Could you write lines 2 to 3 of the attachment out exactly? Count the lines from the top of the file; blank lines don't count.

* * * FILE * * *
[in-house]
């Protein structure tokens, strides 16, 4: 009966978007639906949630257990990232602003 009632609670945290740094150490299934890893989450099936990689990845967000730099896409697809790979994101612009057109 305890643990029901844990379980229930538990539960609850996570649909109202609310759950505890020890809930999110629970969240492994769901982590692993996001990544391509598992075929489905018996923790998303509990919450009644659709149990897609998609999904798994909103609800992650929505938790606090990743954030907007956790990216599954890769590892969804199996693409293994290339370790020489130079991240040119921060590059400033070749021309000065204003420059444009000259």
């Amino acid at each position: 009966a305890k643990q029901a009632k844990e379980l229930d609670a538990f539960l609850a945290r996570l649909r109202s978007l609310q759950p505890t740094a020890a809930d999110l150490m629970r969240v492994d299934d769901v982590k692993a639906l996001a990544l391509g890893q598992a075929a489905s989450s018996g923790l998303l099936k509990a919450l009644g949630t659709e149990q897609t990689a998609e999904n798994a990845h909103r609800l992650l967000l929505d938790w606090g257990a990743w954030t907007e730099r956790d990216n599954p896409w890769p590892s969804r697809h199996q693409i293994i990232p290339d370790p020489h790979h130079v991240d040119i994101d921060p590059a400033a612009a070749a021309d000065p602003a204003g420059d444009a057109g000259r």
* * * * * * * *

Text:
């Protein structure tokens, strides 16, 4: 009966978007639906949630257990990232602003 009632609670945290740094150490299934890893989450099936990689990845967000730099896409697809790979994101612009057109 305890643990029901844990379980229930538990539960609850996570649909109202609310759950505890020890809930999110629970969240492994769901982590692993996001990544391509598992075929489905018996923790998303509990919450009644659709149990897609998609999904798994909103609800992650929505938790606090990743954030907007956790990216599954890769590892969804199996693409293994290339370790020489130079991240040119921060590059400033070749021309000065204003420059444009000259």
């Amino acid at each position: 009966a305890k643990q029901a009632k844990e379980l229930d609670a538990f539960l609850a945290r996570l649909r109202s978007l609310q759950p505890t740094a020890a809930d999110l150490m629970r969240v492994d299934d769901v982590k692993a639906l996001a990544l391509g890893q598992a075929a489905s989450s018996g923790l998303l099936k509990a919450l009644g949630t659709e149990q897609t990689a998609e999904n798994a990845h909103r609800l992650l967000l929505d938790w606090g257990a990743w954030t907007e730099r956790d990216n599954p896409w890769p590892s969804r697809h199996q693409i293994i990232p290339d370790p020489h790979h130079v991240d040119i994101d921060p590059a400033a612009a070749a021309d000065p602003a204003g420059d444009a057109g000259r």